Walker’s Ceviche (Producer: Lynne Walker) Is Ceviche the new Sushi? It’s raw fish that’s ‘cooked’ by marinating it in lemon juice, oil and herbs. Lynne is my tennis partner and brilliant cook and wine connoiseur, as well as a brilliant scientist. She adapted this dish by using undyed smoked haddock instead of fresh fish. The smokiness added an extra dimension and matched the citrus/herby flavours perfectly. Recipe on its way. (SEE PIC BELOW)


Nori seaweed definitely. Dried squares of edible seaweed that’s packed full of nutrition – third protein, third dietary fibre, and significant amounts of iodine, carotene, vitamins A, B & C, calcium and iron. You can buy small snack squares, sweet or salty. Or larger sheets for rolling sushi (masterclass with foolproof tips and step-by-step pix to come) to impress your guests at your next dinner party. It’s easy – all you need is a sushi rolling mat (from oriental supermarkets or Waitrose) and some sticky, short-grain or sushi rice, rice vinegar and fillings of your choice.


Paolo Cannas, of course! Of Rucola, St Paul’s, City of London. See my review of Rucola on Qype.


Luca Lorrai, of Rucola, St Paul’s, City of London.


Parkholme Supperclub

I will let the founder, Alicia Weston, speak for herself. You can also see my review on Qype at

‘How could we do better, after the punitive diets of January, than celebrate the entrance of February with a supperclub that celebrates the great British pudding? I imagine early Feb will have us shivering in our boots and longing for some delicious, sweet, hot puddings to give us some fuel for the winter.

‘When my father was a boy, my granny always made a pudding, and I know it’s the one thing he truly misses about English food, eating now a very Asian diet as my mother rarely cooks Western food. Sometimes he forlornly picks up a Tesco ready-made variety (and sometimes my mother doesn’t make him put it back!). But we all know it’s just not the same.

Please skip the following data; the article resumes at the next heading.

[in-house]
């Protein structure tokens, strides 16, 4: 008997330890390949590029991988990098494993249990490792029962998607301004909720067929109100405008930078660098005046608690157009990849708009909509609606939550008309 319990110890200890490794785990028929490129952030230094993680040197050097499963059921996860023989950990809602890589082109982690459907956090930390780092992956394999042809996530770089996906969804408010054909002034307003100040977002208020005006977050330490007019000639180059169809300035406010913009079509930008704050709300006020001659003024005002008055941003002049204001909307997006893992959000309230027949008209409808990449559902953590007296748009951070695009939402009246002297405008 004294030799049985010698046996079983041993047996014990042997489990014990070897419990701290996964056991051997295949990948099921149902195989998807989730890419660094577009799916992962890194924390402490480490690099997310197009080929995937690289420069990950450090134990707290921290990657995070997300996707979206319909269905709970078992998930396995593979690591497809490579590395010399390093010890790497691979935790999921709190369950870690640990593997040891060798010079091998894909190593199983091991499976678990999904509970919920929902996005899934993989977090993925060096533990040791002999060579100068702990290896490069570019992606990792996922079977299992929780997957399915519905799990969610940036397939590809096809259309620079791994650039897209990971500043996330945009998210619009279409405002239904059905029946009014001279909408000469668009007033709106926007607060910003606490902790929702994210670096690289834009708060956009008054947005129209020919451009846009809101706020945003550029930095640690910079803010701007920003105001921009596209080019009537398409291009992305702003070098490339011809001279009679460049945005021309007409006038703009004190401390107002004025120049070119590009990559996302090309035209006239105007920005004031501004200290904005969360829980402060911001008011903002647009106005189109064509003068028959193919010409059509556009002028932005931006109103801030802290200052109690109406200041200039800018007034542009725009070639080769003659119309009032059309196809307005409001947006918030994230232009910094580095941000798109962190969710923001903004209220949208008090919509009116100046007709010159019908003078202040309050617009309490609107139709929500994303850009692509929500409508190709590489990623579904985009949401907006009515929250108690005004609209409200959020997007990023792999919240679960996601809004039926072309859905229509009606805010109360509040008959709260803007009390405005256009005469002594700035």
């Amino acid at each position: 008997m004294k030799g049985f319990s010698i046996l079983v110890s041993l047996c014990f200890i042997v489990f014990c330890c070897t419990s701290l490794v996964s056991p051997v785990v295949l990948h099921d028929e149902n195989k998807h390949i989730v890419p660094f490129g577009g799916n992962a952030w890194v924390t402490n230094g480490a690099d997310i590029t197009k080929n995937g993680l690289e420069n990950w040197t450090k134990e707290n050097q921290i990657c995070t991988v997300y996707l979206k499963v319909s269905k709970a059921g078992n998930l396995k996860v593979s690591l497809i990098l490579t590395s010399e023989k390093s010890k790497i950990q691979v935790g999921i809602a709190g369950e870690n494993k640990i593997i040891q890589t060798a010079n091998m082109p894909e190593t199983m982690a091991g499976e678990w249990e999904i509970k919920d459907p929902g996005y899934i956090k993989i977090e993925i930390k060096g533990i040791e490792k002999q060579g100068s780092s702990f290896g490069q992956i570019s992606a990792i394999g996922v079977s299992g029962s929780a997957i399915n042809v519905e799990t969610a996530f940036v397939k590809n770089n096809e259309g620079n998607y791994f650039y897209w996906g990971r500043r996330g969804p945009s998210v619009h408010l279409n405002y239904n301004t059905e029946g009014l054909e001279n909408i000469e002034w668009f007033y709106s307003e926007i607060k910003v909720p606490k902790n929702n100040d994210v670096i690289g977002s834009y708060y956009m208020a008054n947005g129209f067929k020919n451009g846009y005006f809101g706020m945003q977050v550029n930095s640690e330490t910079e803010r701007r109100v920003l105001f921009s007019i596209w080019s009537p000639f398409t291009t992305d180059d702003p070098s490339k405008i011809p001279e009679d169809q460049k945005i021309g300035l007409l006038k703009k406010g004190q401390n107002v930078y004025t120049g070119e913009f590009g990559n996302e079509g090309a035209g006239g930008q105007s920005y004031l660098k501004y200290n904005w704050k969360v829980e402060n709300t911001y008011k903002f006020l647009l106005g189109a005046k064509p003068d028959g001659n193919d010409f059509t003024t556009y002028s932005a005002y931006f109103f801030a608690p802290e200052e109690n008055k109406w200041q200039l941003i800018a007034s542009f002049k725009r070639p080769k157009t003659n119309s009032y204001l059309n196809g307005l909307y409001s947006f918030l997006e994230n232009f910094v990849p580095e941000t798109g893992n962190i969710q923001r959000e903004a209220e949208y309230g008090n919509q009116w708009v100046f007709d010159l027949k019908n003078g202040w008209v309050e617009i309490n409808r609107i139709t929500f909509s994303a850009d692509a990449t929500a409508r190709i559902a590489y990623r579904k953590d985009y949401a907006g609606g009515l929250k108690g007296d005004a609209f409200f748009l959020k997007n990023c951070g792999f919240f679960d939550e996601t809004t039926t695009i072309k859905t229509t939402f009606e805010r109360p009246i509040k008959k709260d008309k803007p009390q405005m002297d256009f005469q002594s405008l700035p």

‘I too have a weakness for puddings, the product of seven years of boarding school. My granny taught me to cook them – I still have the cookbook she gave me with the recipe for bread and butter pudding scrawled in my childish handwriting. Puddings are one thing the English do supremely well. I’ve cooked puddings for foreign friends who have been seriously dubious – you should have seen the Italians, they were even more suspicious than the French – and steamed treacle sponge has won over the hardest hearts. With lashings of custard, of course – I think it can hold its own to any tiramisu or tarte tatin.

‘So for this supperclub, my friend Vanessa (whose idea this was) and I will cook eight of the classic puddings for you to try. There will be light starters and mains but save yourself for the puddings! Try Sussex Pond pudding which has a whole lemon in it and when you cut into it a pond of lemony buttery syrup pours out. Because of the whole lemon it’s impossible to do individual portions so you’ll never see this on a restaurant menu!

‘Puddings and Piano evening is a collaborative effort. In addition to Vanessa’s pudding-making expertise, we are lucky enough to have a guest attending who is a professional musician, and who also does a lot of fundraising work – he’s played with people from Dire Straits, Status Quo and all sorts by the look of his website ( and he has promised to play for us (when he’s not eating puddings), on my friend Donald’s lovely 106-year-old Bechstein Boudoir Grand piano (“Gertrude Grand”). If you can tolerate a few mistakes even I might take a turn. Should you play the piano and are willing to contribute, you shoot to the top of the bookings list ;-).

‘Here is the menu. I’ve tried to make the savoury food as light as possible, given the constraints of English food! You can spend hours shelling prawns and still get only a mouthful…’

Pints of North Sea prawns with homemade mayonnaise, served with homemade granary bread and butter

Truffled cauliflower soup


Roast chicken and vegetable pie with a homemade puff pastry top

Smoked fish pie (with a light breadcrumb topping – no pastry!)

Sussex Pond pudding
Jam roly poly made with homemade jam
Bread and butter pudding
Steamed golden syrup sponge
Sherry trifle
Blackberry and apple crumble (blackberries picked myself, during the riots, on Walthamstow Marshes)
Eton Mess

Chocolate sponge with chocolate custard

Gallons of custard!

Cost will be £40 of which £35 will go to MSF.

Alicia Weston, Parkholme Supperclub


Photos: Special Tempura Sushi Roll, STSR cut up, Walker’s Ceviche